Super Lawyers
William C. Altreuter

Saturday, August 02, 2014

Our glamor profession really is a small world. Years ago I had a case before Judge Thomas Griesa, and now here he is, crashing the Argentine economy. If they'd had asked me, I'd have told them he was a stickler.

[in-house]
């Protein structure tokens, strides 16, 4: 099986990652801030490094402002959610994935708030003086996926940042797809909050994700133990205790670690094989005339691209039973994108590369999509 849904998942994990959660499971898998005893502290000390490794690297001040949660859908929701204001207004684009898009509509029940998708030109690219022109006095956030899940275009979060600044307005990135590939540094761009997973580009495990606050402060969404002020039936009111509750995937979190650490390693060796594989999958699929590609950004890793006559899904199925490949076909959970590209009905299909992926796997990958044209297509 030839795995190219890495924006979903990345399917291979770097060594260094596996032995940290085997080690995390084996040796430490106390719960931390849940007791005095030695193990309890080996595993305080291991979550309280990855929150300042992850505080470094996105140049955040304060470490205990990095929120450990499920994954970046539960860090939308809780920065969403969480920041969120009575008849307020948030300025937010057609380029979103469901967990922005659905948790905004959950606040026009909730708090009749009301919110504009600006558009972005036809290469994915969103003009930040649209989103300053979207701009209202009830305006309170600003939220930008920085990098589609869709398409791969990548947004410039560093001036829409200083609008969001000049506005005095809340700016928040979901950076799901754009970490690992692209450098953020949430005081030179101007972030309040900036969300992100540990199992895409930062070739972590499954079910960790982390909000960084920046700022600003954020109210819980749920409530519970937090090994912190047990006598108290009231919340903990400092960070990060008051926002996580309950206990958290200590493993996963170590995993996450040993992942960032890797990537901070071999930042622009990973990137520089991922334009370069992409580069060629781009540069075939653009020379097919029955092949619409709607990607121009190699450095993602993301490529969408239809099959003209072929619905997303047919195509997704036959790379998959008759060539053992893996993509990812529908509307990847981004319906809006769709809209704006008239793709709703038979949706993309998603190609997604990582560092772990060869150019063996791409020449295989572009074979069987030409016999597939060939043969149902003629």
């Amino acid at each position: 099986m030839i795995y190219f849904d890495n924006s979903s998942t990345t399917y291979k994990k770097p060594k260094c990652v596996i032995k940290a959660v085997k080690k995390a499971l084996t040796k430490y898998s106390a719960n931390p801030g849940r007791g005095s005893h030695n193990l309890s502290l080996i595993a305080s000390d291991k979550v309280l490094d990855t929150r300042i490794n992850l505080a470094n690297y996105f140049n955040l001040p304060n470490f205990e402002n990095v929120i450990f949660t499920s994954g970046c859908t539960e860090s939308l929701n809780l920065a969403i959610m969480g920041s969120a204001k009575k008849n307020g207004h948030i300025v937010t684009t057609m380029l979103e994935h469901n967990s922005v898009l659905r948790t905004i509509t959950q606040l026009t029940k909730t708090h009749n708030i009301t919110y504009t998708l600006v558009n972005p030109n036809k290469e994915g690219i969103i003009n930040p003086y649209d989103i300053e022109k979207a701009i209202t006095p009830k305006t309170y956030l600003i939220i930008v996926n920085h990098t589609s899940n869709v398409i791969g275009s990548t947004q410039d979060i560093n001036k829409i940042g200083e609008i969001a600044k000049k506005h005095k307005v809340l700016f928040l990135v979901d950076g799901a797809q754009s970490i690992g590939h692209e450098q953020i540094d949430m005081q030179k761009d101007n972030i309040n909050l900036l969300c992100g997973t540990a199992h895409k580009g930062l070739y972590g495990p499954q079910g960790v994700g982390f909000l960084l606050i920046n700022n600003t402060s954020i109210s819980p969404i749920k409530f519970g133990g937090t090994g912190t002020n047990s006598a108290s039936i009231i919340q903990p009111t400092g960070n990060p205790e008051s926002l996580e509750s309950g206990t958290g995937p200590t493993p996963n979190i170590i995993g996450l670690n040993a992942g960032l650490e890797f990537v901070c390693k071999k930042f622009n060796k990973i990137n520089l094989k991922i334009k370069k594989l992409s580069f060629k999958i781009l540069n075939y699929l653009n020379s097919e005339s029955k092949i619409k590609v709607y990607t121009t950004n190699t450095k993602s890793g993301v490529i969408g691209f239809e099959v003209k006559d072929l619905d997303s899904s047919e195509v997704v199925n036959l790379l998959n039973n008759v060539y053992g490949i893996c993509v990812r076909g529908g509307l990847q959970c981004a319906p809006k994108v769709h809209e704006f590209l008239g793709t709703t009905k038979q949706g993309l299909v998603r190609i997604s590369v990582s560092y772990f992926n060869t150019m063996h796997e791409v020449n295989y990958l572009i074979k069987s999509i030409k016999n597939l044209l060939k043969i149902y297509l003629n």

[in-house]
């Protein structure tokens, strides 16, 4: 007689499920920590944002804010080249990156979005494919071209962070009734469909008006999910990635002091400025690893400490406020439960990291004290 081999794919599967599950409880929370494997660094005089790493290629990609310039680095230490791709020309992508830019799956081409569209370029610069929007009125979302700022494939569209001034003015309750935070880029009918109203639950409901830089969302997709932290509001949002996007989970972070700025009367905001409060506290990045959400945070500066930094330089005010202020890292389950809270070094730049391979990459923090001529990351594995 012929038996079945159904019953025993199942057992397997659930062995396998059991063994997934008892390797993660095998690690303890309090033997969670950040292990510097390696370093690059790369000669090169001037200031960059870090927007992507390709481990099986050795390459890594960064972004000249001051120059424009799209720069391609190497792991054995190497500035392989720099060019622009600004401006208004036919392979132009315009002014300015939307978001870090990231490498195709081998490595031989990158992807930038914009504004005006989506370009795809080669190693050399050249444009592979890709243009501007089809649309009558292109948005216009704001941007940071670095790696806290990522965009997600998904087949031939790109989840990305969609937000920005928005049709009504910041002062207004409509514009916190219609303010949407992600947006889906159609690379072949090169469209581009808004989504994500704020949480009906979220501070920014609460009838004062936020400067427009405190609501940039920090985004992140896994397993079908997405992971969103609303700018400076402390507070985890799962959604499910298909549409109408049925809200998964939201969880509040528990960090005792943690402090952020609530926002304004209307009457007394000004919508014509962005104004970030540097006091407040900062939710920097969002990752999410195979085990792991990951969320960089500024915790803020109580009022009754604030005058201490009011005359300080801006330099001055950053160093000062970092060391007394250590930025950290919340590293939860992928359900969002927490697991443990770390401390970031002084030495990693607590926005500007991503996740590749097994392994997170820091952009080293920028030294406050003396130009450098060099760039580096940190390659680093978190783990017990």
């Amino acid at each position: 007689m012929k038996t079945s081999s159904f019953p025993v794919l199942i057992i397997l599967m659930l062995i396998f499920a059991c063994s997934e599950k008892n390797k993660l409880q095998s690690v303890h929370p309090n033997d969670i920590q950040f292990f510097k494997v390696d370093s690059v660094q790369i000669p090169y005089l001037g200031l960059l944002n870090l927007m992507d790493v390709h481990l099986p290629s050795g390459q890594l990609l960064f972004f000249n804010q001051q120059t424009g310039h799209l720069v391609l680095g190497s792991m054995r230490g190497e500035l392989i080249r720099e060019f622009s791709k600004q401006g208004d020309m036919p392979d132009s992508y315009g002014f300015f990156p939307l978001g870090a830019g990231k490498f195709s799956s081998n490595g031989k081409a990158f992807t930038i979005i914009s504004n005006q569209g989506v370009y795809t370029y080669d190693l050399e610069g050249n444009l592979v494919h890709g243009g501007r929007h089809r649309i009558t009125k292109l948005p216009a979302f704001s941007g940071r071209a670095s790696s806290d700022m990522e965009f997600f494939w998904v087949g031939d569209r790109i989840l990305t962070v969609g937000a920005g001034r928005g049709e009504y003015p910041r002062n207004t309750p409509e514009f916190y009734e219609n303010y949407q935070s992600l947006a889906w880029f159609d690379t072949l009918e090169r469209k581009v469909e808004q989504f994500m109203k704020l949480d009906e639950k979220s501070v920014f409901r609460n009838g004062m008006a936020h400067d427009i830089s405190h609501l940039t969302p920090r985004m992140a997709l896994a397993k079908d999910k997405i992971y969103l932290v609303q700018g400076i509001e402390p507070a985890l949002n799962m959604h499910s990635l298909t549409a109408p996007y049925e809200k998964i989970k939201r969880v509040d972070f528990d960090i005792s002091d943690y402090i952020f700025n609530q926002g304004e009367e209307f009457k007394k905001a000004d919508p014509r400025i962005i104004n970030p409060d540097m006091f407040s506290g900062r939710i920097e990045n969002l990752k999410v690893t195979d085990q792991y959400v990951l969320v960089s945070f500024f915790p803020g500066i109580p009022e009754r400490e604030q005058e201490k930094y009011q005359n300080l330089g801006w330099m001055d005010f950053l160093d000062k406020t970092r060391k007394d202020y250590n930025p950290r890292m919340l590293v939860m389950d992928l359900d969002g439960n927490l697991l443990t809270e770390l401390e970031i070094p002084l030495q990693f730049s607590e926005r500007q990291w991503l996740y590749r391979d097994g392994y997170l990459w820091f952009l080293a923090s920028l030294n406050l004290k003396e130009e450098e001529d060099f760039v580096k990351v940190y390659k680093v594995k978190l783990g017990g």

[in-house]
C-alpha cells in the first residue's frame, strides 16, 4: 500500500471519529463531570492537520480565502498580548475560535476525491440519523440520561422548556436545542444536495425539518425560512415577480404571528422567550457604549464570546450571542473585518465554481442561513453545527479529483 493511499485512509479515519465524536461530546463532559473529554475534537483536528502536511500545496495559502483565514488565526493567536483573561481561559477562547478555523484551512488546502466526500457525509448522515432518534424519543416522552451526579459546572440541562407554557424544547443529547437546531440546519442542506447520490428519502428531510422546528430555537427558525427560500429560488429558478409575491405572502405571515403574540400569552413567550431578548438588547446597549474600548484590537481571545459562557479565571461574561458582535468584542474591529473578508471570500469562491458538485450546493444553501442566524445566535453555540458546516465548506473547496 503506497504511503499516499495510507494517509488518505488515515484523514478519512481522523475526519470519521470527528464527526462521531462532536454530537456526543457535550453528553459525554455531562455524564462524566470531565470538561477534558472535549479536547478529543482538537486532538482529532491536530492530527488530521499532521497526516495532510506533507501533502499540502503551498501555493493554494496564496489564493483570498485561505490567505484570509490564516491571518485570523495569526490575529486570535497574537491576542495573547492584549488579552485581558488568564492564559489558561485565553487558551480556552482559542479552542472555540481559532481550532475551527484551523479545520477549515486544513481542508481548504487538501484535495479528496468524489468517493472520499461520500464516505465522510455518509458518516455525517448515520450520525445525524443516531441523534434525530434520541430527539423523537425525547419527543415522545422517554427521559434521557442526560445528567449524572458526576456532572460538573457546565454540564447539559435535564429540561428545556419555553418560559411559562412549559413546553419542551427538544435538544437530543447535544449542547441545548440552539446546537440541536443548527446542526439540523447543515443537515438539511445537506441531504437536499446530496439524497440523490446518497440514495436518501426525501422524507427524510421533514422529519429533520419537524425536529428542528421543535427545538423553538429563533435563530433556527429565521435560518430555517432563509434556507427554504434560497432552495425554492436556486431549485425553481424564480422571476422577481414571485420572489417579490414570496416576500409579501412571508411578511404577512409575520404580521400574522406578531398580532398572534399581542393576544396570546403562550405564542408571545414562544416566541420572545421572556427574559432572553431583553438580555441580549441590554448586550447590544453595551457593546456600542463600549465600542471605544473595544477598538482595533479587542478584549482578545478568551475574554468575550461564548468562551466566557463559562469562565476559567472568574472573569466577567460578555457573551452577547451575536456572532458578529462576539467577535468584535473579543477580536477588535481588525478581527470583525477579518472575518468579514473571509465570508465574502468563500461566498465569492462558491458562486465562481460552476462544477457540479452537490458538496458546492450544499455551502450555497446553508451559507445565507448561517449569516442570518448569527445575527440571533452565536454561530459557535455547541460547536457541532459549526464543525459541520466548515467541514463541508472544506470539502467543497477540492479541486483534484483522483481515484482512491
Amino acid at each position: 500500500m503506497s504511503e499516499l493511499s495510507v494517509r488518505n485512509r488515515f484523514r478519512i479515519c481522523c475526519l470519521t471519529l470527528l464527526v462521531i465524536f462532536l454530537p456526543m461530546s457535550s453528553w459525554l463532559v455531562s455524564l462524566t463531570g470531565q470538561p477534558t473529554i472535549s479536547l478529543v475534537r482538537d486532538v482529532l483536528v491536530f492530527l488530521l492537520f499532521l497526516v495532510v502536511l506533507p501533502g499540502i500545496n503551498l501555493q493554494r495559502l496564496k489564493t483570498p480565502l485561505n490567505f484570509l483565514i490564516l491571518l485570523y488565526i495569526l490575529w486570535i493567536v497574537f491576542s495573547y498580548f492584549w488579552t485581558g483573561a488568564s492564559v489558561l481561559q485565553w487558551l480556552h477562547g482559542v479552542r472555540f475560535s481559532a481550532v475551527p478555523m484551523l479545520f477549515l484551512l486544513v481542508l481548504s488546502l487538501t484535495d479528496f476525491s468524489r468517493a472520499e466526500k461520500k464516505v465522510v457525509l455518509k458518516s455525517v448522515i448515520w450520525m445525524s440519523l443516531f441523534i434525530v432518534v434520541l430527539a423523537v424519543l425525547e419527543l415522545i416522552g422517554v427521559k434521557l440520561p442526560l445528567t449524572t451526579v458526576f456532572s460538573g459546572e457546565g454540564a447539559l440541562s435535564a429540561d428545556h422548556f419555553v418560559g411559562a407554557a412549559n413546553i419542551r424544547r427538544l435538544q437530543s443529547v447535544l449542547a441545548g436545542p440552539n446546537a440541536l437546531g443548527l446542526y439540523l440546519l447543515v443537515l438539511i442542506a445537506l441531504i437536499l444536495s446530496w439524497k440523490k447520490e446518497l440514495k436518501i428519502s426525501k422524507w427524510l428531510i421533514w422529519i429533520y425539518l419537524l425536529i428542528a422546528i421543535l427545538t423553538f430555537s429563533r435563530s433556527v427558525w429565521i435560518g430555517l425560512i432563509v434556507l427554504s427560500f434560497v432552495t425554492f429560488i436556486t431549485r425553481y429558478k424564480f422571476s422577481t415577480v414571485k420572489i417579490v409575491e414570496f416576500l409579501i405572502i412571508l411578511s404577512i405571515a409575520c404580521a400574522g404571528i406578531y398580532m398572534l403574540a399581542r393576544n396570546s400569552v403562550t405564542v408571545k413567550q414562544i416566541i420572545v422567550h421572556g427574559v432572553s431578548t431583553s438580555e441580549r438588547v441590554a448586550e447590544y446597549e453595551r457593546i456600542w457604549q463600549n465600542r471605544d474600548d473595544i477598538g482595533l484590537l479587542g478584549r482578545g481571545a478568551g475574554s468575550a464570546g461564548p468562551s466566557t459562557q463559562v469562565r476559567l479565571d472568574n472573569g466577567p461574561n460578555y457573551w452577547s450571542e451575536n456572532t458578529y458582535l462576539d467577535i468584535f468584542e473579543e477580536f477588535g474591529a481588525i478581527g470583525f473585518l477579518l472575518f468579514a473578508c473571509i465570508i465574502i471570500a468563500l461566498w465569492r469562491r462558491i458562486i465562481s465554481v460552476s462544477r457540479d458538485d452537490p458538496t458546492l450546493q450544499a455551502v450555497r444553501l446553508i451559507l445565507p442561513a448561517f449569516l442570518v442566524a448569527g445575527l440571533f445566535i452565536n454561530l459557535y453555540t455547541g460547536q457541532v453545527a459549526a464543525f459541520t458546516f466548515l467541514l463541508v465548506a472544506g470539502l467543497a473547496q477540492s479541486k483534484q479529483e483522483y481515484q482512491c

It wasn't my case, exactly-- I was just the cannon fodder that was trotted over to Foley Square. This was back in my Kelner & Kelner days, when I was a new lawyer. Greisa was still a pretty new judge back then, although, since Nixon appointed him in 1972 he'd must been on the bench for ten or twelve years at that point. That's how time goes in federal court: it's geologic. Nobody in the office had been before him, so we didn't know how he'd be. It seems to me that we must have been removed into federal court, but I don't recall now. It was probably the biggest case in the office, and it was certainly one of the biggest I'd work on for a long time. We underestimated the judge's willingness to go soft on his scheduling order, as I recall, and as a result we ended up spending a few Saturdays and Sundays in the office taking depositions. This made everyone unhappy and cranky, and were the only weekends I ever saw Joe Kelner in the office. (In truth, I was only rarely there myself. In those days, and in New York, lawyers worked late, but our weekends we took stuff home if we had to do it over the weekend.) It seems to me that there was some effort made to push the trial date back as well, and that this was also unavailing. My recollection was that the judge was very, very detail oriented, and arrived at things by focusing on the trees rather than the forest, and that seems to be what is going on with the Argentine bond matter, although, to his credit, he has appointed a mediator. That's a good play in a case like this: Don't Make Me Decide This.

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